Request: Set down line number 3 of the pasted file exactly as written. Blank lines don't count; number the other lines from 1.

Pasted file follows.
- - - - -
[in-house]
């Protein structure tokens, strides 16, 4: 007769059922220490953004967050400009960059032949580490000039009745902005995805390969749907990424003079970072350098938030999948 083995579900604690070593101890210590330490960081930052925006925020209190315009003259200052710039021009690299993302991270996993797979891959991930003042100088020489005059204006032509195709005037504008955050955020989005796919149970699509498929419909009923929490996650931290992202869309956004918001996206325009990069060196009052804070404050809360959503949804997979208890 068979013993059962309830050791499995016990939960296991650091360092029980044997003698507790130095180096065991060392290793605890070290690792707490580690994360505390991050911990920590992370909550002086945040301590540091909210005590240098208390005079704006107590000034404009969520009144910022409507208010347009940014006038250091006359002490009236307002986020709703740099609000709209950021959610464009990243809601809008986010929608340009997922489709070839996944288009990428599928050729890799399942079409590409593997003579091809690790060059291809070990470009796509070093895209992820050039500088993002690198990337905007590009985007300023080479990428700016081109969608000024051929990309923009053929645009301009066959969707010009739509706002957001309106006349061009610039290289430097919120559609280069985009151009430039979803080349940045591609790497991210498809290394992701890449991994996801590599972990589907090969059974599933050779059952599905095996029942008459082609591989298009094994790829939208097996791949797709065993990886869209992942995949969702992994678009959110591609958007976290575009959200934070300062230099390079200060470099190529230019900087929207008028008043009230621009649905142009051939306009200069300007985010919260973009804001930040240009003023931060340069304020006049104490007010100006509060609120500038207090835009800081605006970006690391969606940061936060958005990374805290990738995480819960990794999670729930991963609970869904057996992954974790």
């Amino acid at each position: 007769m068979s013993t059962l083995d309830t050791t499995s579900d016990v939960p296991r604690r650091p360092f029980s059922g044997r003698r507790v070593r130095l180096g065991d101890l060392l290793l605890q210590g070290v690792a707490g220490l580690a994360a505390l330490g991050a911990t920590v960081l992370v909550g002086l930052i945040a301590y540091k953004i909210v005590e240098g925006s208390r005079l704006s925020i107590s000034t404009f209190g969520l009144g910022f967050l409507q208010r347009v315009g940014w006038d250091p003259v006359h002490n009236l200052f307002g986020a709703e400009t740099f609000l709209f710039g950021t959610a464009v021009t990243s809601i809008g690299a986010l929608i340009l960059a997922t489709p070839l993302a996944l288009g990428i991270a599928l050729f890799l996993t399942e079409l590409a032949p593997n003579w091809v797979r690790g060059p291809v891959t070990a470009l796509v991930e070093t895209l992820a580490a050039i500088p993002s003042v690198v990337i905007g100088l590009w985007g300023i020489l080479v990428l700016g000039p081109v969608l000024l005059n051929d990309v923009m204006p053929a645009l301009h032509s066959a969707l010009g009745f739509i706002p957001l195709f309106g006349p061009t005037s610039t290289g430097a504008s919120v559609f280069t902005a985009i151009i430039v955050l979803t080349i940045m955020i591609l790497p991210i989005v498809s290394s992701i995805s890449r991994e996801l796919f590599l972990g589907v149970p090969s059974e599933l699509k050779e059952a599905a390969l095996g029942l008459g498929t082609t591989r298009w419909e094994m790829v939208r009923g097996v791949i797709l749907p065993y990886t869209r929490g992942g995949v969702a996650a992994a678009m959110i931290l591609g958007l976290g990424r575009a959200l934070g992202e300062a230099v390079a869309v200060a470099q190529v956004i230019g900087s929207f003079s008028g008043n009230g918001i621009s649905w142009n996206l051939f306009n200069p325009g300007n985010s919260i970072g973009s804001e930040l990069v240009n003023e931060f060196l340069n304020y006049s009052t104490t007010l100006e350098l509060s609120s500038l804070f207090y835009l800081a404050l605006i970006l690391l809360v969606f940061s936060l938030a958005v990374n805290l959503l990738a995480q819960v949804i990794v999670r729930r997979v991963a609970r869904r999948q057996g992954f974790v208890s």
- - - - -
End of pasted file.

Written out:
């Amino acid at each position: 007769m068979s013993t059962l083995d309830t050791t499995s579900d016990v939960p296991r604690r650091p360092f029980s059922g044997r003698r507790v070593r130095l180096g065991d101890l060392l290793l605890q210590g070290v690792a707490g220490l580690a994360a505390l330490g991050a911990t920590v960081l992370v909550g002086l930052i945040a301590y540091k953004i909210v005590e240098g925006s208390r005079l704006s925020i107590s000034t404009f209190g969520l009144g910022f967050l409507q208010r347009v315009g940014w006038d250091p003259v006359h002490n009236l200052f307002g986020a709703e400009t740099f609000l709209f710039g950021t959610a464009v021009t990243s809601i809008g690299a986010l929608i340009l960059a997922t489709p070839l993302a996944l288009g990428i991270a599928l050729f890799l996993t399942e079409l590409a032949p593997n003579w091809v797979r690790g060059p291809v891959t070990a470009l796509v991930e070093t895209l992820a580490a050039i500088p993002s003042v690198v990337i905007g100088l590009w985007g300023i020489l080479v990428l700016g000039p081109v969608l000024l005059n051929d990309v923009m204006p053929a645009l301009h032509s066959a969707l010009g009745f739509i706002p957001l195709f309106g006349p061009t005037s610039t290289g430097a504008s919120v559609f280069t902005a985009i151009i430039v955050l979803t080349i940045m955020i591609l790497p991210i989005v498809s290394s992701i995805s890449r991994e996801l796919f590599l972990g589907v149970p090969s059974e599933l699509k050779e059952a599905a390969l095996g029942l008459g498929t082609t591989r298009w419909e094994m790829v939208r009923g097996v791949i797709l749907p065993y990886t869209r929490g992942g995949v969702a996650a992994a678009m959110i931290l591609g958007l976290g990424r575009a959200l934070g992202e300062a230099v390079a869309v200060a470099q190529v956004i230019g900087s929207f003079s008028g008043n009230g918001i621009s649905w142009n996206l051939f306009n200069p325009g300007n985010s919260i970072g973009s804001e930040l990069v240009n003023e931060f060196l340069n304020y006049s009052t104490t007010l100006e350098l509060s609120s500038l804070f207090y835009l800081a404050l605006i970006l690391l809360v969606f940061s936060l938030a958005v990374n805290l959503l990738a995480q819960v949804i990794v999670r729930r997979v991963a609970r869904r999948q057996g992954f974790v208890s």